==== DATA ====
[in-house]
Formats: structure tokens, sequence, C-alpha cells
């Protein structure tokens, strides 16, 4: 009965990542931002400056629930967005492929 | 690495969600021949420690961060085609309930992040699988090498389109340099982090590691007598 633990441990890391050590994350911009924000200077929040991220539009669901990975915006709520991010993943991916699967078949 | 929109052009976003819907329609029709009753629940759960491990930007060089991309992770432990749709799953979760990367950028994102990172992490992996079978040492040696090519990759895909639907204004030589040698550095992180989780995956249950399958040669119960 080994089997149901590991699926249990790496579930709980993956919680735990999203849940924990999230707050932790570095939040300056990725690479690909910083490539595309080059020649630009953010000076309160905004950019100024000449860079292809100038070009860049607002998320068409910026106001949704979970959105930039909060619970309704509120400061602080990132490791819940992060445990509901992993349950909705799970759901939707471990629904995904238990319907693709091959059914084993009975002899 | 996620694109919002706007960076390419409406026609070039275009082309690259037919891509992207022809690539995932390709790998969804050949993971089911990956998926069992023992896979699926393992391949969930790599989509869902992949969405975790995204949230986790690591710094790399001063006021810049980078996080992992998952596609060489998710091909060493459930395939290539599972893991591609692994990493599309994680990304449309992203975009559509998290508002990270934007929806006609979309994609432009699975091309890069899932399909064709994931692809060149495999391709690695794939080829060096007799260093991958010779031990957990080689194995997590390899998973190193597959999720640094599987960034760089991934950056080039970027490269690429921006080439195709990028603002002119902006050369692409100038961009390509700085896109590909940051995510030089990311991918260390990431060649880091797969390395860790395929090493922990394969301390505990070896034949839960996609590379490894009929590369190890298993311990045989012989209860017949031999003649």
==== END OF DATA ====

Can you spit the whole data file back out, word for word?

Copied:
[in-house]
Formats: structure tokens, sequence, C-alpha cells
């Protein structure tokens, strides 16, 4: 009965990542931002400056629930967005492929 | 690495969600021949420690961060085609309930992040699988090498389109340099982090590691007598 633990441990890391050590994350911009924000200077929040991220539009669901990975915006709520991010993943991916699967078949 | 929109052009976003819907329609029709009753629940759960491990930007060089991309992770432990749709799953979760990367950028994102990172992490992996079978040492040696090519990759895909639907204004030589040698550095992180989780995956249950399958040669119960 080994089997149901590991699926249990790496579930709980993956919680735990999203849940924990999230707050932790570095939040300056990725690479690909910083490539595309080059020649630009953010000076309160905004950019100024000449860079292809100038070009860049607002998320068409910026106001949704979970959105930039909060619970309704509120400061602080990132490791819940992060445990509901992993349950909705799970759901939707471990629904995904238990319907693709091959059914084993009975002899 | 996620694109919002706007960076390419409406026609070039275009082309690259037919891509992207022809690539995932390709790998969804050949993971089911990956998926069992023992896979699926393992391949969930790599989509869902992949969405975790995204949230986790690591710094790399001063006021810049980078996080992992998952596609060489998710091909060493459930395939290539599972893991591609692994990493599309994680990304449309992203975009559509998290508002990270934007929806006609979309994609432009699975091309890069899932399909064709994931692809060149495999391709690695794939080829060096007799260093991958010779031990957990080689194995997590390899998973190193597959999720640094599987960034760089991934950056080039970027490269690429921006080439195709990028603002002119902006050369692409100038961009390509700085896109590909940051995510030089990311991918260390990431060649880091797969390395860790395929090493922990394969301390505990070896034949839960996609590379490894009929590369190890298993311990045989012989209860017949031999003649």